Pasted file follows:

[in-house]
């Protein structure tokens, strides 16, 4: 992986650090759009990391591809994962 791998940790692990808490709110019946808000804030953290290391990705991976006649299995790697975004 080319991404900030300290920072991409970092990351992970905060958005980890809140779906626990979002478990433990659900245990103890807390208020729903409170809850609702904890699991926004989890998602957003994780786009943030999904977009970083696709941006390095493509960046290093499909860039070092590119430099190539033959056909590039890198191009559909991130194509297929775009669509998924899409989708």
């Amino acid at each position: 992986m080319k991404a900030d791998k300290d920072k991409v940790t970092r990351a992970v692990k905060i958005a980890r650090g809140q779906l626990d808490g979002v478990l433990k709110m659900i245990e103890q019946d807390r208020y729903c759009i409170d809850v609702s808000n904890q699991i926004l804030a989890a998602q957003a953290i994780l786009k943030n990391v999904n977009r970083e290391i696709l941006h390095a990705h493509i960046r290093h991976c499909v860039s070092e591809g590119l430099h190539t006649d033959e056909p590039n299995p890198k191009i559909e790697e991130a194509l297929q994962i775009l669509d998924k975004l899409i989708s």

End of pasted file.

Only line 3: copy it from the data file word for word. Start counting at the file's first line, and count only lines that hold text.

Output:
């Amino acid at each position: 992986m080319k991404a900030d791998k300290d920072k991409v940790t970092r990351a992970v692990k905060i958005a980890r650090g809140q779906l626990d808490g979002v478990l433990k709110m659900i245990e103890q019946d807390r208020y729903c759009i409170d809850v609702s808000n904890q699991i926004l804030a989890a998602q957003a953290i994780l786009k943030n990391v999904n977009r970083e290391i696709l941006h390095a990705h493509i960046r290093h991976c499909v860039s070092e591809g590119l430099h190539t006649d033959e056909p590039n299995p890198k191009i559909e790697e991130a194509l297929q994962i775009l669509d998924k975004l899409i989708s």